New Return Drop, Filter Cabinet & Static Pressure
Well.....The new return drop has been installed.....along with a horrizontal media cabinet.
First, the installation. I was with my duct pro the entire time and he used me as a pair of extra hands. Recall that he is in commercial HVAC now and is doing this as a side job since we both work at the same company (although he is still charging me $$).
The first thing he noticed when he took the old return drop off were additional flaws from the original installation. The bottom of the return EL boot was not sealed and the contraption that was suppose to hold the factory filter in place was mis-aligned allowing unfilted air to go around. Before installing the new El-boot he put a hefty bead of silicone in place acknowledging it is very difficult to seal after installing.
I have attached pictures of the before with the 24 x 10 return compared to the after with the 24x20 return. (Before anyone asks I moved the yellow Energy star Label from the side to the front of the unit (so you will only see it in the "after" pictures).
That's one big return drop. How did it improve the static pressure, if you know yet?
Oooppss....I jumped out the post after attaching pics....
The air filter I went with was GeneralAire. I researched Honeywell, Arpilaire, Air Bear, etc....and at the end of the day this unit was the best bang for the buck and it is compatible with filters from Honeywell, Air Bear, and Source1.
I did not like Aprilaire and after I saw the installation video for it, I was thrilled I did not get it (A video comes with the filter cabinet if you purchase it from the online site I bought it at and Aprilaire and Honeywell units were shown in the installation examples). I guess adding all those spacers properly aligned between each pleat and then clipping it all in to a unit that ultimately goes in the filter cabinet.....may not be to bad for the 1st time, but I could not imagine handling the dirty filter to get the spacers out and unclipping it with 6 months of filtered dust flying all over. The Generalaire 2000 is very simple I just slide it in and 6 months later slide it out directly into a trash bag.
The unit comes with a Merv 10 filter with stated pressure drop range of 0.11 at 1200 CFM, 0.14 at 1400, 0.17 at 1600, and 0.26 at 2000. My actual measured PD was 0.14 right on the nose so I must be pushing close to 1400 CFM.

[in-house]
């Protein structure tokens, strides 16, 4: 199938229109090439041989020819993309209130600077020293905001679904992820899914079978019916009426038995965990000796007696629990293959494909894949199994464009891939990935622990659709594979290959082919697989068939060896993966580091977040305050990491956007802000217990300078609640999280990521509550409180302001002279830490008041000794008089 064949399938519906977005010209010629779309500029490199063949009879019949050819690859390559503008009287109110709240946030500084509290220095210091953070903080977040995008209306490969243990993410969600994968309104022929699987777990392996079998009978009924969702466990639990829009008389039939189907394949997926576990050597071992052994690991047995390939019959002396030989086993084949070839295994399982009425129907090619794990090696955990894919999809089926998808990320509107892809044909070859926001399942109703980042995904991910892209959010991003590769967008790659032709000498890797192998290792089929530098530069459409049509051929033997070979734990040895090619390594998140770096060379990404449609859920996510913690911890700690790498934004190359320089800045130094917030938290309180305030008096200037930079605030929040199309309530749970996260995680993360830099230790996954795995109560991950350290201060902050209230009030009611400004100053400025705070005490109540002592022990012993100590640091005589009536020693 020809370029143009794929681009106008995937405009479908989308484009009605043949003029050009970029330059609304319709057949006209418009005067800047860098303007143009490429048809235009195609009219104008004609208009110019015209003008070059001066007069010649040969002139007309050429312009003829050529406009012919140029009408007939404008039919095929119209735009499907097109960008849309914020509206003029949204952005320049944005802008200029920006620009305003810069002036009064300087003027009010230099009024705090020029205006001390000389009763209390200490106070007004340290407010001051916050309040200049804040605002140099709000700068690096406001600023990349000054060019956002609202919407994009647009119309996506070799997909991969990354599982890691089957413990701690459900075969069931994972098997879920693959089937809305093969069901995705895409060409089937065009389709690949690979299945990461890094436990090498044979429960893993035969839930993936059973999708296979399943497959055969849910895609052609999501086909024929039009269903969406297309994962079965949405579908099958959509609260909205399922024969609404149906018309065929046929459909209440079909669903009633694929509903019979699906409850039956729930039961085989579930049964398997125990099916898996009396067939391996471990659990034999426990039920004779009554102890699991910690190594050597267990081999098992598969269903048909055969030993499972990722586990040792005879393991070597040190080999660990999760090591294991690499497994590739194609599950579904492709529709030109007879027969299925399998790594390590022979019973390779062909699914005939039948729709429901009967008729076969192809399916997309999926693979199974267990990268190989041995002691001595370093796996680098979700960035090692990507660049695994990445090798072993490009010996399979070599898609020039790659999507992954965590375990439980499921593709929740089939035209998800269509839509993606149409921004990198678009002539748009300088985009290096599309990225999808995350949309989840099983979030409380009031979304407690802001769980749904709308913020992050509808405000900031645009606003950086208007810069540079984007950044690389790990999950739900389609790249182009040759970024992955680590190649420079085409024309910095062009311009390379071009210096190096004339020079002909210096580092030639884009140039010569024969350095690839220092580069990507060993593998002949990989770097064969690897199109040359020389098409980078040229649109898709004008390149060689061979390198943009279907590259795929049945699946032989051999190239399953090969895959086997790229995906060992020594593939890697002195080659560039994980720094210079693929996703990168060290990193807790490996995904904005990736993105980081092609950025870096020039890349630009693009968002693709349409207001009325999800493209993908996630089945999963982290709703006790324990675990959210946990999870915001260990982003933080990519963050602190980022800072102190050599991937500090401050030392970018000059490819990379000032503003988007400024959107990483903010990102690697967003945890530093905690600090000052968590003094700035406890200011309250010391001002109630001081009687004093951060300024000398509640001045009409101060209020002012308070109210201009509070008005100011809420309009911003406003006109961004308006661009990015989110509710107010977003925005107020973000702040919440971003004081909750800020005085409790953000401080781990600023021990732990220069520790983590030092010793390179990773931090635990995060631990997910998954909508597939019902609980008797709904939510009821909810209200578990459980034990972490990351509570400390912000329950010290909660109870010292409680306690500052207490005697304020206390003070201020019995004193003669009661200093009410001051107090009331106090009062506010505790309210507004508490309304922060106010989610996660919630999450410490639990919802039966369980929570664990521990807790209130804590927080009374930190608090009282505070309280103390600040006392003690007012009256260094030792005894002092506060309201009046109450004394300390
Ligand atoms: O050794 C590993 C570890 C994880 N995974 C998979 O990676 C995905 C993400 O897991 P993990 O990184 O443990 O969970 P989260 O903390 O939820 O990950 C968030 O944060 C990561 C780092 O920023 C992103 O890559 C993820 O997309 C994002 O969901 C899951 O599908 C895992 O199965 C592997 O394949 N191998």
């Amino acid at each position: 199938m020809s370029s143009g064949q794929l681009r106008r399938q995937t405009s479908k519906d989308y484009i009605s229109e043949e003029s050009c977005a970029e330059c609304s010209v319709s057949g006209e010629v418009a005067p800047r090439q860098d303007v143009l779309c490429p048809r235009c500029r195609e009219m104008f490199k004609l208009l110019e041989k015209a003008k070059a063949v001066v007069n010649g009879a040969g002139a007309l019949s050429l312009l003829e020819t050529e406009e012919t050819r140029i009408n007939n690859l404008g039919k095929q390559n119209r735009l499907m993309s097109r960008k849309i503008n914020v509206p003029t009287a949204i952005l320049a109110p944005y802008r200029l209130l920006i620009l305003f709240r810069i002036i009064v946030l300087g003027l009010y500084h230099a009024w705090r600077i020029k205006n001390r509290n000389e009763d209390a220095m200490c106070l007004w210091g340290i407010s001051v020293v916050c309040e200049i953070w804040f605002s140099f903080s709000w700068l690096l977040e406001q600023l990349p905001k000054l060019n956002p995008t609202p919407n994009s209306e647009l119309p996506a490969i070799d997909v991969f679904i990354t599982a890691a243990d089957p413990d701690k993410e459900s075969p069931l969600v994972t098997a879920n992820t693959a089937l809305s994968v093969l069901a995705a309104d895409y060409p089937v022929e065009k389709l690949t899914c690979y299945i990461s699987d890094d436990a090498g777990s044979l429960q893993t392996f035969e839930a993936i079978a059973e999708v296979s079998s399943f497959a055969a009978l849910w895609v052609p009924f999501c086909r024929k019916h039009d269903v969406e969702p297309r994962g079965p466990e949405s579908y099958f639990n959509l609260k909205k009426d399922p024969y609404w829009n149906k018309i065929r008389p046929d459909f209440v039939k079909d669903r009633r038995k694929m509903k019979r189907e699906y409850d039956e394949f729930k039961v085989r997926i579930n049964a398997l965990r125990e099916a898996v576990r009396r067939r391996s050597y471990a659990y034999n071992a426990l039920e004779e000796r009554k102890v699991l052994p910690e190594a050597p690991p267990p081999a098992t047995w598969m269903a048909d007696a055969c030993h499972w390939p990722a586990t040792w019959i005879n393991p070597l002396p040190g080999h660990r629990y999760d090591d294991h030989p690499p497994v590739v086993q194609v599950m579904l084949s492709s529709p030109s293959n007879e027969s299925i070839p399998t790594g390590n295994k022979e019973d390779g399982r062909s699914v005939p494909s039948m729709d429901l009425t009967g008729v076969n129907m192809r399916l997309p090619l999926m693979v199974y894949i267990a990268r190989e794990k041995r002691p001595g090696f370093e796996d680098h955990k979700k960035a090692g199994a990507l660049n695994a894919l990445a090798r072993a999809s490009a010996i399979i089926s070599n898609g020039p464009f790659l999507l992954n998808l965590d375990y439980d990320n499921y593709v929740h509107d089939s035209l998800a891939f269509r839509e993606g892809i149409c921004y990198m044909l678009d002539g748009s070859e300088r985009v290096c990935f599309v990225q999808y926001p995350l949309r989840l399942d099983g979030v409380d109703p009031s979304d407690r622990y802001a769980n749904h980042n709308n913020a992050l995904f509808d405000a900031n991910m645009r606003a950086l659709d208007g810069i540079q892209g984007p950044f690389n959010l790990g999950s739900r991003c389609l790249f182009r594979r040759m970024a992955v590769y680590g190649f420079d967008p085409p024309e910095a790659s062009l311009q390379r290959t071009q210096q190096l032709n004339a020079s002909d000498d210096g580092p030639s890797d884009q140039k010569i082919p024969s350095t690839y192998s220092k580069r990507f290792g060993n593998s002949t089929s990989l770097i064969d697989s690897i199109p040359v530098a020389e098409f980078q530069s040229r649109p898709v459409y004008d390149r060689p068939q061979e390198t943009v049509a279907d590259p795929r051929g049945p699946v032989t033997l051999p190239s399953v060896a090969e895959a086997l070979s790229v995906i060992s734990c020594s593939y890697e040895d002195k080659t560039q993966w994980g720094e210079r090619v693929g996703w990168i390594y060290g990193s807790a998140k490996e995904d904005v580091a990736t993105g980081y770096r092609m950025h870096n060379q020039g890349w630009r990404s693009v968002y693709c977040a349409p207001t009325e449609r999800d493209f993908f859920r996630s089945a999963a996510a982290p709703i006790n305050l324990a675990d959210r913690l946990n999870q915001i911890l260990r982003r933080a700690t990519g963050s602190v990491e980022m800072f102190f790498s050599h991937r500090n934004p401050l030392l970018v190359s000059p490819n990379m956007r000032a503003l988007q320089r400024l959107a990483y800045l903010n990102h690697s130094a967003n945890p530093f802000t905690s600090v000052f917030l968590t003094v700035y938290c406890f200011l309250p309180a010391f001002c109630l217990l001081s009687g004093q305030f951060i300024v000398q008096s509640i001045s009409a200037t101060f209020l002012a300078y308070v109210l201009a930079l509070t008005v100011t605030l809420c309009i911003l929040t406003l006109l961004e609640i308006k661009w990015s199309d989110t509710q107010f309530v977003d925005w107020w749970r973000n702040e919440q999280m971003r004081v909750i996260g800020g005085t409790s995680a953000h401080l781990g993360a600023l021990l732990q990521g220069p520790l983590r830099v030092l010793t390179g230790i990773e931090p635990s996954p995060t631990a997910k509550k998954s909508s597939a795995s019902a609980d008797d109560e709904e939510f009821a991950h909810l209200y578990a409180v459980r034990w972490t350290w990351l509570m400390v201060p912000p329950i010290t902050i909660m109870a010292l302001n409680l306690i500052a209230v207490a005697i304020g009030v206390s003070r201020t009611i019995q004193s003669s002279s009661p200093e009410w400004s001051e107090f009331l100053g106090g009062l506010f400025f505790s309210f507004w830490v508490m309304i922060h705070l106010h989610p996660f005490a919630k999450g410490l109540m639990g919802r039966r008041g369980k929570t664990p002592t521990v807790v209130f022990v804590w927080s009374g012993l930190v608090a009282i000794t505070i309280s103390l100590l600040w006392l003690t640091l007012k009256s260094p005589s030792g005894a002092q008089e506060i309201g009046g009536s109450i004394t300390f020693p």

Another thing, I really like the horizontal installation because it allows me to use the larger 25x 20 filter set up. If I used the vertical installation next to the furnace I would be limited to a 25x16 set up.
Now for the other reason I changed RD size....static pressure.
First I'd like to say the suction at the 2 return grilles upstairs originally could barely hold 1 paper towell ...now they can hold a magazine!!!
Just kidding, but I did try 4 paper towells with no problem. The return has obviously improved which is why I am now looking into getting larger retun grills upstairs to futher help with comfort. My current grill openings are 9.5x6 (actual hole size) and I am moving to either 14x14 or 14x20. (They are wall cavity returns panned in the basement and the available space between the studs is 14 inches)
Concerning static pressure...... although lots of readings were taken at multiple places I will focus for now on a few readings to avoid confusion.
All data obtained the same day, as this was a one day installation.
With old return drop with 1" pleated merv-8 Naturaire flanders filter in place (3 for 8 bucks at home stores).
Negative SP = 0.46, Pos= 0.52, Tot. = 0.98
For the same exact set-up with filter removed, Neg = 0.28, pos = 0.62, total = 0.87
With the new return drop with 5" pleated Merv-10 Generalaire filter.
Negative SP=0.35, Pos= 0.59, Total = 0.94
For the same exact set-up with filter removed, Neg = 0.19, pos = 0.63, total = 0.82
Our interpretation of the data is that I was "return air starved" so the supply could not reach it's full potential. The only apple to apple comparison here is with no filter. The old neg pressure was 0.28 and the new is 0.19. That is the difference attributable to the new RD.